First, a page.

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By: Nghiinomenwa Erastus

As parents rush to buy their kids school uniforms and stationeries, the central bank is also in the same rush selling bonds and treasury bills to fund the country’s overstretched budget.

The central bank started the year off seeking/borrowing N$1,2 billion from households and other big investors on 6 January, through its short-term borrowing instruments Treasury Bills (TBs).

Just last week again, the central bank was back seeking more as instructed by the treasury/Ministry of Finance.

This time it wants to borrow N$2,64 billion by the end of this week through TBs and fixed income long-term instruments/bonds.

The Bank of Namibia announced their borrowing intention through two tender invitations released last week and yesterday.

The auction seeks to give households with some savings and institutional investors investment opportunities either to diversify their portfolios or start their investing journey.

Out of the N$2,64 billion, the central bank announced that it would borrow the N$1 billion through treasury bills, using six months and nine months treasury instruments.

Those with savings but do not want to invest for more than a year can lend to the government through the two treasury bills that will be auctioned on Thursday this week.

Through treasury bills, the central bank seeks to borrow N$500 million under the six months treasury bills- while the remaining N$500 million will be borrowed through the nine months treasury.

To buy a unit in the two, one needs a minimum of N$10 000 to participate in the auction. Those successful should settle their commitment by Friday the 14 January.

Treasury bills are sold at a discount, and at maturity, the investor gets the full amount/price as their reward for lending.

On Friday this week again, the central bank will auction units in 14 of its internal registered stocks, bonds to raise N$1,64 billion for the country’s treasurer.

Individuals and institutional investors will have a wide range of bonds to choose from depending on how long they want to give up their money and the reward/return they seek.

The shortest period one can give/lend their money to the government is until 2023 through the GC23, offering a coupon rate (interest) of 8,85%- the government want N$140 million through this bond on Friday.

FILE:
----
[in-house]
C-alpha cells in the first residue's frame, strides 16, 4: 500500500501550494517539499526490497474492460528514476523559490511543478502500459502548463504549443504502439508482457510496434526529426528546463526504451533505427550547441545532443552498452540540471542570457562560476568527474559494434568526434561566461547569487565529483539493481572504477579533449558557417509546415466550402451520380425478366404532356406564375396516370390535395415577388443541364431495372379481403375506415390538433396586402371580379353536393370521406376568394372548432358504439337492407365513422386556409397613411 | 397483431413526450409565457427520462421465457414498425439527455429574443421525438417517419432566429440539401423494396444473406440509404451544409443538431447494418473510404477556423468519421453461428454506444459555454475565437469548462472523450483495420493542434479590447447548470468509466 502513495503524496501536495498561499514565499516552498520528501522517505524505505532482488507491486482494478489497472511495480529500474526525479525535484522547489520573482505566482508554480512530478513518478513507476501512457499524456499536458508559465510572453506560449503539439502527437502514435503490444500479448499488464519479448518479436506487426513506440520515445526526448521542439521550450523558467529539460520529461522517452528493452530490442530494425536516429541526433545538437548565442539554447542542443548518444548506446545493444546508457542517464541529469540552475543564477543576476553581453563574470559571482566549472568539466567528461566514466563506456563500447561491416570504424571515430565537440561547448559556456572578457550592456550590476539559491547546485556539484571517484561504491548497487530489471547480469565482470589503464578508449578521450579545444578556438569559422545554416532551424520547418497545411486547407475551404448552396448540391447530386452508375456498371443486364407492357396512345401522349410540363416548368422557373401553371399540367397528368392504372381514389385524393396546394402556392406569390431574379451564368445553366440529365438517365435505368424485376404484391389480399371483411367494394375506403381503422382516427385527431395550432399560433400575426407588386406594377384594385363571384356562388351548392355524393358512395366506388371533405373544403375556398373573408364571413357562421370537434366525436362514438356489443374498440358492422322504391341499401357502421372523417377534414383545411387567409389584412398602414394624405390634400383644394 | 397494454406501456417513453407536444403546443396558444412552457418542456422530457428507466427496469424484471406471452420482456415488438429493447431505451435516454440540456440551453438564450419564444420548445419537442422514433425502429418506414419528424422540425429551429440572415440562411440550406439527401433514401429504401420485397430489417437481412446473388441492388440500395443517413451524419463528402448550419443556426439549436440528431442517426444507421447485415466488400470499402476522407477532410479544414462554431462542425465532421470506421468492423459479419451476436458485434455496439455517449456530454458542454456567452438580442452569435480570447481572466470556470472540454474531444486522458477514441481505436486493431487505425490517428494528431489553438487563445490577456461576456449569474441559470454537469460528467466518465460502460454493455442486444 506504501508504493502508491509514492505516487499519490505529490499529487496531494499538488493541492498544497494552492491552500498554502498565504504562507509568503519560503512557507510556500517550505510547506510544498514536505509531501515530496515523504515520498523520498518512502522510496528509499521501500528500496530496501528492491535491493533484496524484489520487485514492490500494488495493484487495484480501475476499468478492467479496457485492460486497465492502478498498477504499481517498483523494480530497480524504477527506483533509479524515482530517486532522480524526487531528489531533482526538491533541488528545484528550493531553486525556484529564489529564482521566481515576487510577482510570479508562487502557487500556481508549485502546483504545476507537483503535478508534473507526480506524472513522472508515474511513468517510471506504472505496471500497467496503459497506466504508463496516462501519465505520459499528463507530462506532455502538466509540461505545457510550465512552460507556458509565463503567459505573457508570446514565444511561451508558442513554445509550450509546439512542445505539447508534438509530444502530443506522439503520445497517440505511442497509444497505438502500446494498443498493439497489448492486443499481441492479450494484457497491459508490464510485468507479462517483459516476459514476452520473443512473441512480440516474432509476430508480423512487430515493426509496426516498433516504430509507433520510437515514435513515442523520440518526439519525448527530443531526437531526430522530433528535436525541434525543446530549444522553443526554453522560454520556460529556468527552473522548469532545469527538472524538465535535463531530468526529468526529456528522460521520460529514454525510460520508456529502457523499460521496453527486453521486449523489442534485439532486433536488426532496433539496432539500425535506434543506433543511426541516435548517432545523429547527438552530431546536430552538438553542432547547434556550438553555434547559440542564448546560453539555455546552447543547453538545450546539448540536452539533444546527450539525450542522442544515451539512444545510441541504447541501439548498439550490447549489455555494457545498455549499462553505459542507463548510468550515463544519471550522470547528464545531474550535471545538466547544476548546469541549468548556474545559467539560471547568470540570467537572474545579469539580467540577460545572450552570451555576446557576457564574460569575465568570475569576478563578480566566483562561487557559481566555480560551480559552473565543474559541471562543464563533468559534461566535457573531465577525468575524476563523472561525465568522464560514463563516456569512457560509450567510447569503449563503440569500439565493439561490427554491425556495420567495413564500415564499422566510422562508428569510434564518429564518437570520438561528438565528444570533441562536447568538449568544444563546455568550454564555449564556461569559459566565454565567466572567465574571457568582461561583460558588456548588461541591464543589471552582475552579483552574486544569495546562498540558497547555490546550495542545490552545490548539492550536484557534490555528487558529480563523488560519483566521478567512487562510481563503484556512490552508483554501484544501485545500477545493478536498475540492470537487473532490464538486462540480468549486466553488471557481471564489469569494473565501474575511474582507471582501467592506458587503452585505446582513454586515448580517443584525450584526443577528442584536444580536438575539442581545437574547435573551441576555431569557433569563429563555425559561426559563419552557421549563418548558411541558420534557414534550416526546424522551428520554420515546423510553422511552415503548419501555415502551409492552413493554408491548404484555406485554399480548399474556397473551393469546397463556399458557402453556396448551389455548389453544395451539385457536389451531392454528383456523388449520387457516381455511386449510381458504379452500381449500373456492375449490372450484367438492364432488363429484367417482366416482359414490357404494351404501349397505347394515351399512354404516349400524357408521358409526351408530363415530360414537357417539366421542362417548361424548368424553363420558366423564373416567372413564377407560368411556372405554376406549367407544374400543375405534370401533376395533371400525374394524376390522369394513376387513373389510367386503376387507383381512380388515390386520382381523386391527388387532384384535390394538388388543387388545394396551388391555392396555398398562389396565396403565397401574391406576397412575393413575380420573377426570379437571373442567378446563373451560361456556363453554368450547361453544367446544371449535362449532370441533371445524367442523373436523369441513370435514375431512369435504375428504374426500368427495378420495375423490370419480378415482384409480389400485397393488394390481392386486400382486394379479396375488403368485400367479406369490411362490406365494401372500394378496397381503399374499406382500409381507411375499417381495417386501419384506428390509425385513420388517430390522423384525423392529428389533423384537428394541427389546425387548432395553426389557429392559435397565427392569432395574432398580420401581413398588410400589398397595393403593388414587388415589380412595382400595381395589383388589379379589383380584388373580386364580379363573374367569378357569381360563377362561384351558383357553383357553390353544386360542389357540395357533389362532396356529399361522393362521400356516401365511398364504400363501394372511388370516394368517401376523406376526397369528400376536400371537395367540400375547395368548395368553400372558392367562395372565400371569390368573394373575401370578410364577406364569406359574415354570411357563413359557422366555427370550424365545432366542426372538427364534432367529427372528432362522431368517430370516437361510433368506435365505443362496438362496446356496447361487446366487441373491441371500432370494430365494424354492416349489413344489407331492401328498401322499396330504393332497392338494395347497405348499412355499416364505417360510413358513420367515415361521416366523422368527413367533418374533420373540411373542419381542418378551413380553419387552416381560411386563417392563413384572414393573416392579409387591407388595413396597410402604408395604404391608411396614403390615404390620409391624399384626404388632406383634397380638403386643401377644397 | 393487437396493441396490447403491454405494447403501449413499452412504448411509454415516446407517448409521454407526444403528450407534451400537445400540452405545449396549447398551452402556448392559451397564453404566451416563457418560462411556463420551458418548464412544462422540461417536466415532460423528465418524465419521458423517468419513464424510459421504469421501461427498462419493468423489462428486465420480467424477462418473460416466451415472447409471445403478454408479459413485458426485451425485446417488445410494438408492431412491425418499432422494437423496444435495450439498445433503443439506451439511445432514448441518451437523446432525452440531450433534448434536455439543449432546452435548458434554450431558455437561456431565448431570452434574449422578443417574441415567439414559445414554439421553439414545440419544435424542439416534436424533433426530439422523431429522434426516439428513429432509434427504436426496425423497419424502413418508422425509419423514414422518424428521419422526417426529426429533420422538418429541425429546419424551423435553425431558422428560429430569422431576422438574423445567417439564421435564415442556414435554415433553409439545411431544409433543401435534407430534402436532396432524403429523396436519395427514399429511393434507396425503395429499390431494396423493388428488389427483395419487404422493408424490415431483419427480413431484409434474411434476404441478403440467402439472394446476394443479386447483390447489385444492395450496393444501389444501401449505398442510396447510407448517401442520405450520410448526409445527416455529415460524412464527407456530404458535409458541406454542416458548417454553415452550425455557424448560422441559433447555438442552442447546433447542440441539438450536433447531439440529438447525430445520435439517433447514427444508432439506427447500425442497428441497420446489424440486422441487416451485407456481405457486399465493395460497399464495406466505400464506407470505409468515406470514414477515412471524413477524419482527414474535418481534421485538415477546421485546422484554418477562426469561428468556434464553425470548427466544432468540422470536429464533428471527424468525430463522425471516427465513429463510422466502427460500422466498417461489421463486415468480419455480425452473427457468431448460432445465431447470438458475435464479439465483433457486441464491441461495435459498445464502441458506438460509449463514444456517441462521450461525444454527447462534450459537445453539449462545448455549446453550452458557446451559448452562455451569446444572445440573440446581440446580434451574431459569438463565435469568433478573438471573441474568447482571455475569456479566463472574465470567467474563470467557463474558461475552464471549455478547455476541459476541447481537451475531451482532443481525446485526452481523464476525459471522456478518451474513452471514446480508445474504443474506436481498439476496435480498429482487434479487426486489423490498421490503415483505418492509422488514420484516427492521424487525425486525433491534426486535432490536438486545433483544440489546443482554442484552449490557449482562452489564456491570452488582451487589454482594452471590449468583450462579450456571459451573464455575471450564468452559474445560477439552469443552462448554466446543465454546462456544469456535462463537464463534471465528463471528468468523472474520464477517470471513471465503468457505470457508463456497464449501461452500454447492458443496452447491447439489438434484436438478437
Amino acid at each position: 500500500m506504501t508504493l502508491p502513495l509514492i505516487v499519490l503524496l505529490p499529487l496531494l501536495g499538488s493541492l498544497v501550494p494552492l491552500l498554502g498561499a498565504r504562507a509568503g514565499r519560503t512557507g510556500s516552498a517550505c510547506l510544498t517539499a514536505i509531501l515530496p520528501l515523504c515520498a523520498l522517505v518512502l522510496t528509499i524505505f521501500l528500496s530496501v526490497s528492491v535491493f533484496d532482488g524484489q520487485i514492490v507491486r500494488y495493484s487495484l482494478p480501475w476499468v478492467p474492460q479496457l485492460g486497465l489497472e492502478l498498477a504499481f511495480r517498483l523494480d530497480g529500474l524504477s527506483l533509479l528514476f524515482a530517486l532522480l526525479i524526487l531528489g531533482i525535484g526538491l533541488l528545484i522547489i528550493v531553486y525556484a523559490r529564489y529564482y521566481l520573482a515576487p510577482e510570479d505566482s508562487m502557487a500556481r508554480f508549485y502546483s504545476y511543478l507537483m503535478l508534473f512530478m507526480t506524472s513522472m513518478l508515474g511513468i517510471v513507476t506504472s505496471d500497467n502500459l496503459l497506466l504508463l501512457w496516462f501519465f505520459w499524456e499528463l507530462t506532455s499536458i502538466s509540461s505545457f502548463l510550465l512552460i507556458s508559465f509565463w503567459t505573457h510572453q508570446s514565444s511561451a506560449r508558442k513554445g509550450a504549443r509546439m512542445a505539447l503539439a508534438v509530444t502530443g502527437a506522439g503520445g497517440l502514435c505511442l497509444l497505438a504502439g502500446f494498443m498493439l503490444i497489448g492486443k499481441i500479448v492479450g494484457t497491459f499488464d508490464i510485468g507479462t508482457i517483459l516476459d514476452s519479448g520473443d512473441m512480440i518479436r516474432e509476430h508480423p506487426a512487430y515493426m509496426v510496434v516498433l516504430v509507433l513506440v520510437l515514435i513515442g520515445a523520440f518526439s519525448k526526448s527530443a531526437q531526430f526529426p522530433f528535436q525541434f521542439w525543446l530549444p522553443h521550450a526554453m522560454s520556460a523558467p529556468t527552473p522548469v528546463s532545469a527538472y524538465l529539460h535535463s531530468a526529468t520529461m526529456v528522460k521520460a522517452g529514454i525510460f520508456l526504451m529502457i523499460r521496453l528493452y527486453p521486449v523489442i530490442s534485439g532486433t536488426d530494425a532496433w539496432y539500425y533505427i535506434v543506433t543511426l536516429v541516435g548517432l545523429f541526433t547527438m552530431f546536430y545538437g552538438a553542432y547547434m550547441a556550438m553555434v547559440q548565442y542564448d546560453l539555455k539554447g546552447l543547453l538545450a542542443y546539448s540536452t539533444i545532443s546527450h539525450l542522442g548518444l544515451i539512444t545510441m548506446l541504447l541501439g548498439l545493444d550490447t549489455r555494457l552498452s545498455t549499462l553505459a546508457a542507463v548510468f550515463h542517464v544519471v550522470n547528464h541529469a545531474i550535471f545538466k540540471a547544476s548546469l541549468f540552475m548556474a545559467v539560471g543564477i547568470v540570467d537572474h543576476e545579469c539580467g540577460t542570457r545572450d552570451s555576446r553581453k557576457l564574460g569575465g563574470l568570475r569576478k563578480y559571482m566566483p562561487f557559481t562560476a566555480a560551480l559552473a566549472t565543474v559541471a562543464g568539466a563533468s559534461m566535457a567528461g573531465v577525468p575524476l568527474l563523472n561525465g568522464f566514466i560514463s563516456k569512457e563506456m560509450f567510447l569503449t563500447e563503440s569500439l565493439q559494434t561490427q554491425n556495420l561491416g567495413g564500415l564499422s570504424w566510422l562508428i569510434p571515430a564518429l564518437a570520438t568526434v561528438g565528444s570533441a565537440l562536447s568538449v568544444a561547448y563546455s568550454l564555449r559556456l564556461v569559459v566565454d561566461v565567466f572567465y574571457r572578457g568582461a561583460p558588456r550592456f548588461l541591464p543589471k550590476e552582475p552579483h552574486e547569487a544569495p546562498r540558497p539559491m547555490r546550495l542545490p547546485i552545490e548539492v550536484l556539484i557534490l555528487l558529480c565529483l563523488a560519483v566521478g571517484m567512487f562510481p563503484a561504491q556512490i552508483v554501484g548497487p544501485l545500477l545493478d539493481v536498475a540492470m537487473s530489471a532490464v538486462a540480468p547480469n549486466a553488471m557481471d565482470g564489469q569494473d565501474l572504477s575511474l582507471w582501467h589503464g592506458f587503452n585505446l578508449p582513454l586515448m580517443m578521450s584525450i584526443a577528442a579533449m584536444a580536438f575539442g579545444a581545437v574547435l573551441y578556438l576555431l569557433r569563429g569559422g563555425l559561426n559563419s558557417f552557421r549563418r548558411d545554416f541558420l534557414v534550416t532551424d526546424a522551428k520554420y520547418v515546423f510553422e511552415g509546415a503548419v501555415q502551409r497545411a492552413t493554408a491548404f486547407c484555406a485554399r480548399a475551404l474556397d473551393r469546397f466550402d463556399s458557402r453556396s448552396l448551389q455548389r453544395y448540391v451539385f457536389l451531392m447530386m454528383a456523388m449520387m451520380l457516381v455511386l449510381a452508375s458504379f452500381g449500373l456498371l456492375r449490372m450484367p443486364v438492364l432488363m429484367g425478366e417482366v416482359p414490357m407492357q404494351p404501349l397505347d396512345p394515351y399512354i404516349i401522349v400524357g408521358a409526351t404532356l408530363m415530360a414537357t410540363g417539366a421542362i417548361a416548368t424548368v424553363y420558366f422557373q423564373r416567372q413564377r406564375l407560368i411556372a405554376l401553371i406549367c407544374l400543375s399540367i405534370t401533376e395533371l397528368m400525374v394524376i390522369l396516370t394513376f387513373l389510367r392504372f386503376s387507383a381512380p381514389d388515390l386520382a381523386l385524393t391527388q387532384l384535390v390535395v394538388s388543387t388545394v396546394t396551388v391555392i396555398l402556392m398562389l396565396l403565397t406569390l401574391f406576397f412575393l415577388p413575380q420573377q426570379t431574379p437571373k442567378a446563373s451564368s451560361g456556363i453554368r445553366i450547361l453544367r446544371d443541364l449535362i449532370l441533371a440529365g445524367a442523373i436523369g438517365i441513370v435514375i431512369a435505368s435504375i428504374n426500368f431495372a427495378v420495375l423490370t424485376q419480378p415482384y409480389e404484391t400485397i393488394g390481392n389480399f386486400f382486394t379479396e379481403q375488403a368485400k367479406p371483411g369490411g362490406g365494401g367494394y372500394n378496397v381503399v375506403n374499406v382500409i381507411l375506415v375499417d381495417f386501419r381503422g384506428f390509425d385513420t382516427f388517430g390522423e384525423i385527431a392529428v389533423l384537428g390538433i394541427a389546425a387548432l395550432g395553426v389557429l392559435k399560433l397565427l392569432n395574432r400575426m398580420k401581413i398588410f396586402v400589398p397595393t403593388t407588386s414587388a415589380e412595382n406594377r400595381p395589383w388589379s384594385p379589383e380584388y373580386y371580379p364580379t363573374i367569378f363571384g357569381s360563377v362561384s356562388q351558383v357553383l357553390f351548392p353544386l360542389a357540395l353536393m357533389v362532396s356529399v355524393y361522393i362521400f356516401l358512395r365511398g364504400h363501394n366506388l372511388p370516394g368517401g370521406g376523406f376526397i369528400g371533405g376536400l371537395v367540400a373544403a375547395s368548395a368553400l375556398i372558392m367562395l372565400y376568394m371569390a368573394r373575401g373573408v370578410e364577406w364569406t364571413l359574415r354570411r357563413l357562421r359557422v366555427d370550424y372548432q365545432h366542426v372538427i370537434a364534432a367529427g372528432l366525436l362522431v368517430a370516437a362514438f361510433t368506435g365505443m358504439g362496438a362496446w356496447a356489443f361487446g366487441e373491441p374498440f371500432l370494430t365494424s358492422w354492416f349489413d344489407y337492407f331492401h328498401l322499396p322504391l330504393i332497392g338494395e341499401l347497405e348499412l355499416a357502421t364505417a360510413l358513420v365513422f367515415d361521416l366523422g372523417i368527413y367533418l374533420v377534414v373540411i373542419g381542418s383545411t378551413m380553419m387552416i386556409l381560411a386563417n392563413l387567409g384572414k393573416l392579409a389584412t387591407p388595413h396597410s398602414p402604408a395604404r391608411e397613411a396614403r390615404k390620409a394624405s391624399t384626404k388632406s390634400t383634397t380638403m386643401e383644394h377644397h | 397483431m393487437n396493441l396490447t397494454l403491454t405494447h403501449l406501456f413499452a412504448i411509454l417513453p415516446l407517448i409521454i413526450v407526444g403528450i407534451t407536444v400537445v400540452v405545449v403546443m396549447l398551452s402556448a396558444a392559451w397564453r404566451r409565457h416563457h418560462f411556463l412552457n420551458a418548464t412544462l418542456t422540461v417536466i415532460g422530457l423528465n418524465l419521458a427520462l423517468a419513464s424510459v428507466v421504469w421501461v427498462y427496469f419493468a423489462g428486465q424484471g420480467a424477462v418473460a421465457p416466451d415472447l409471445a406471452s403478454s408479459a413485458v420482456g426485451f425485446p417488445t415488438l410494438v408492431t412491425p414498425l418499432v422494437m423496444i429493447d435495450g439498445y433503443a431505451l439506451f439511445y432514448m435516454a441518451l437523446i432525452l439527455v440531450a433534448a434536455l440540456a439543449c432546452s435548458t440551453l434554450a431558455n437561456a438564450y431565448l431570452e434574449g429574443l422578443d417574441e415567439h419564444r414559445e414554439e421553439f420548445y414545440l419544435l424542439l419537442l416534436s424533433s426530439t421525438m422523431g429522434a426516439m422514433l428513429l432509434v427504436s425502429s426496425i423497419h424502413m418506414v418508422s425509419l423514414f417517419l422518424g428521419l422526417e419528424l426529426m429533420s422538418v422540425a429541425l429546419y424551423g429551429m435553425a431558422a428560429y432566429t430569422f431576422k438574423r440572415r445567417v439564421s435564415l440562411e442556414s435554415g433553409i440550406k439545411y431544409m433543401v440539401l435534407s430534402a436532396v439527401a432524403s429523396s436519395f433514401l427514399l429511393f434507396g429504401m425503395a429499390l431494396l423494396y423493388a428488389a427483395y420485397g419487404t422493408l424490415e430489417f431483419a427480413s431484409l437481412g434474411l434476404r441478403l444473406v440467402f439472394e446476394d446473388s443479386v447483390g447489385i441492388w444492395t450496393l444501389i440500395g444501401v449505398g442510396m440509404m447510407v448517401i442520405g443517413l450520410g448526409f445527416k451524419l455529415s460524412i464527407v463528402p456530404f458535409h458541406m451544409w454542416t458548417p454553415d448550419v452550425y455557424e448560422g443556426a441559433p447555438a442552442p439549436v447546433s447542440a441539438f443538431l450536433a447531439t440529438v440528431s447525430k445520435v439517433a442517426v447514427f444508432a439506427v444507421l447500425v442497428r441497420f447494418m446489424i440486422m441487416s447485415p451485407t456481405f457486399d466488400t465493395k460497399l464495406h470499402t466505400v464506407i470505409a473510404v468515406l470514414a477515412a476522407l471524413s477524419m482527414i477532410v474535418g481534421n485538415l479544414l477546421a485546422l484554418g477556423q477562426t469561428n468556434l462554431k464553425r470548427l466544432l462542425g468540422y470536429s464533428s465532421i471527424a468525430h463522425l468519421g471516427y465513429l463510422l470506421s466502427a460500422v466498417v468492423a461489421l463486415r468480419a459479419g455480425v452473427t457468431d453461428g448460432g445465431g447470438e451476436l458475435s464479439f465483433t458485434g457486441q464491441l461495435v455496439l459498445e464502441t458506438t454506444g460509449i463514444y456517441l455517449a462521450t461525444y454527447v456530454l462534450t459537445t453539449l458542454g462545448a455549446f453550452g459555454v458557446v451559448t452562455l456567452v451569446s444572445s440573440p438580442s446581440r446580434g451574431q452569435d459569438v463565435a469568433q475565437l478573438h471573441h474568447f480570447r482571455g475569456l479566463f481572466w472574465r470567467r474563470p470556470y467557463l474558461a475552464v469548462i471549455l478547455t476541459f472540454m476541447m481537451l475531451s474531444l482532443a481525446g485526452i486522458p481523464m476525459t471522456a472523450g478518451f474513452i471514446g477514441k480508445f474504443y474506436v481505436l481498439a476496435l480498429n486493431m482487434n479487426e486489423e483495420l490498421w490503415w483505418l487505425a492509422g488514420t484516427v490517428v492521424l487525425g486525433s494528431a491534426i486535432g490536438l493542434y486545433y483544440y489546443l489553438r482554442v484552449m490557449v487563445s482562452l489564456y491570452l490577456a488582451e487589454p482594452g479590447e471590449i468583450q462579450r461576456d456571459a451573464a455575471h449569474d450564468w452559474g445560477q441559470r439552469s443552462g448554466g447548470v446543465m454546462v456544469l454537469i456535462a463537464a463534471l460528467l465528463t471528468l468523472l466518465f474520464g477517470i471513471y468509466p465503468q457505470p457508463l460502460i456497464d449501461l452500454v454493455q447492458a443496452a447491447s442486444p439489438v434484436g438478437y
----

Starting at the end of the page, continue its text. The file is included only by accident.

Or go for a GC30, where the government will return your money by 15 January 2030, offering you a coupon rate of 8% annually for using your money- the treasurer needs N$140 million.

The longest one can give up their money for government utilization is through the GC50, which is maturing in July 2050 and offering a 10,25% coupon annually- the government wants N$100 million through this bond on Friday.

One does not need to hold their investment till the bond matures. Since the bonds are trading in the secondary market/Namibia Stock Exchange, they can sell their portion through the exchange.

Those willing to lend to the government through the Friday auction on the highlighted bonds need to have at least N$50 000, and if they succeed at the auction, the money should be paid to the central bank by Monday the 17 January.

Upon receipt of the full amount payable in respect of an accepted tender, a Registered Stock Certificate in respect of such tender will be issued, indicating that the government owes the investor.

The allotment of the issue will be determined by the Bank of Namibia as soon as possible, following the closure time of the bids.

Allotments to investors during the will be made in ascending order of yields.

If the bank raises all it intends to borrow on 17 January 2022, it will bring the money borrowed by the government since the beginning of 2022 (in two weeks) to N$3,8 billion from local investors.

This is part of the borrowing strategy of the ministry of finance to meet the N$29,4 billion funding gap currently experienced by the government.

The central bank executes the strategy by reaching out to the market through TBs and bonds auctions. Email:


Julia Heita

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